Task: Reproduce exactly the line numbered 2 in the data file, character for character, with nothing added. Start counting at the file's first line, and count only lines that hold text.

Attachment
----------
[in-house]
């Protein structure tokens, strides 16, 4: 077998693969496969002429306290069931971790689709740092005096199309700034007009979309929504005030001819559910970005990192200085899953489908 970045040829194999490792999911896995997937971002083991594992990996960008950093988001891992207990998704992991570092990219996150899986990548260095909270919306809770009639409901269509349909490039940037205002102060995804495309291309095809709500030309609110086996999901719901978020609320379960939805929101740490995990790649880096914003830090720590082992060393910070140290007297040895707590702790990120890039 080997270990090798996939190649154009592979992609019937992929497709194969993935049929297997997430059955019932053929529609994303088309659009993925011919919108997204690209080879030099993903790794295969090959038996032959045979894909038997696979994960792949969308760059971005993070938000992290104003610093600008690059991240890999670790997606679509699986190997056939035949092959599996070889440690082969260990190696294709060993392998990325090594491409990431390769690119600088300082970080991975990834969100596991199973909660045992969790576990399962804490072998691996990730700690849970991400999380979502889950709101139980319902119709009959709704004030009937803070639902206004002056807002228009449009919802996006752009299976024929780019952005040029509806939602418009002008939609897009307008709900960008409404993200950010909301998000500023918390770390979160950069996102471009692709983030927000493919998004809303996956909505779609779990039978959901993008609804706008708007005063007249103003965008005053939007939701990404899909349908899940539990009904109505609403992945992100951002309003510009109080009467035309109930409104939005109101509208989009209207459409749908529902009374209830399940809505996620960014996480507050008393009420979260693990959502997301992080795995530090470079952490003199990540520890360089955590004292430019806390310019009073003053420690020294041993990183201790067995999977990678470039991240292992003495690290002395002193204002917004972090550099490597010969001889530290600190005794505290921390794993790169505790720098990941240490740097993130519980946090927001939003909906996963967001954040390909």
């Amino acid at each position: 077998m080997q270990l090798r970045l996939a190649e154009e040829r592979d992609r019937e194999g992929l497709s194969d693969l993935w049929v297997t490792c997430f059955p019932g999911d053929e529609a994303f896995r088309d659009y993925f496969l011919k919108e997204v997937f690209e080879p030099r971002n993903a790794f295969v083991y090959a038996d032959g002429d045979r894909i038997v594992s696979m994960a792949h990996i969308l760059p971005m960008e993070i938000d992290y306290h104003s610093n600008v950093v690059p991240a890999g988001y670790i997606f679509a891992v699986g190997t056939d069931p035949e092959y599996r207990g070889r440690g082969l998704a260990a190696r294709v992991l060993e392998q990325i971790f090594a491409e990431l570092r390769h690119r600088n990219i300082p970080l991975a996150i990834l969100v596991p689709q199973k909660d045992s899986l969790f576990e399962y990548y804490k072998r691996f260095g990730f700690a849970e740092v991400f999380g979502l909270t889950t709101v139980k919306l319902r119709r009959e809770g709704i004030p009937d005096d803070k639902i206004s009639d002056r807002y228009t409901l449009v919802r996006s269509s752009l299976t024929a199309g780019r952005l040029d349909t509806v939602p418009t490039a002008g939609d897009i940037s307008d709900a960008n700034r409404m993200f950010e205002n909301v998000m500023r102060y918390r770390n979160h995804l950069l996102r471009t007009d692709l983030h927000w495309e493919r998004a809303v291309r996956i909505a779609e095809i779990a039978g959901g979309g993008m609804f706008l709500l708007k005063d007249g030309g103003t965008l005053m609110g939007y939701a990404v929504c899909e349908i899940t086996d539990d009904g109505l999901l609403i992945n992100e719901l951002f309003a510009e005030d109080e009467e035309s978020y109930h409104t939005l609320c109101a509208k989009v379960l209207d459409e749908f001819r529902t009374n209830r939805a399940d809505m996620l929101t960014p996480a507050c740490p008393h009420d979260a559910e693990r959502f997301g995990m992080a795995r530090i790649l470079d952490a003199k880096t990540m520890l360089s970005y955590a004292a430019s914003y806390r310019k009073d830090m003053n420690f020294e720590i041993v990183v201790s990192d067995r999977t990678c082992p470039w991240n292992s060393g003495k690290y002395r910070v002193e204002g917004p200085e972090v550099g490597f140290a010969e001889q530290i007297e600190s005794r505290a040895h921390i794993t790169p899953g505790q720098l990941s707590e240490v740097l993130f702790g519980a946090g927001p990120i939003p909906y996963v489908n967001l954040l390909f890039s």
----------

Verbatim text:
């Protein structure tokens, strides 16, 4: 077998693969496969002429306290069931971790689709740092005096199309700034007009979309929504005030001819559910970005990192200085899953489908 970045040829194999490792999911896995997937971002083991594992990996960008950093988001891992207990998704992991570092990219996150899986990548260095909270919306809770009639409901269509349909490039940037205002102060995804495309291309095809709500030309609110086996999901719901978020609320379960939805929101740490995990790649880096914003830090720590082992060393910070140290007297040895707590702790990120890039 080997270990090798996939190649154009592979992609019937992929497709194969993935049929297997997430059955019932053929529609994303088309659009993925011919919108997204690209080879030099993903790794295969090959038996032959045979894909038997696979994960792949969308760059971005993070938000992290104003610093600008690059991240890999670790997606679509699986190997056939035949092959599996070889440690082969260990190696294709060993392998990325090594491409990431390769690119600088300082970080991975990834969100596991199973909660045992969790576990399962804490072998691996990730700690849970991400999380979502889950709101139980319902119709009959709704004030009937803070639902206004002056807002228009449009919802996006752009299976024929780019952005040029509806939602418009002008939609897009307008709900960008409404993200950010909301998000500023918390770390979160950069996102471009692709983030927000493919998004809303996956909505779609779990039978959901993008609804706008708007005063007249103003965008005053939007939701990404899909349908899940539990009904109505609403992945992100951002309003510009109080009467035309109930409104939005109101509208989009209207459409749908529902009374209830399940809505996620960014996480507050008393009420979260693990959502997301992080795995530090470079952490003199990540520890360089955590004292430019806390310019009073003053420690020294041993990183201790067995999977990678470039991240292992003495690290002395002193204002917004972090550099490597010969001889530290600190005794505290921390794993790169505790720098990941240490740097993130519980946090927001939003909906996963967001954040390909």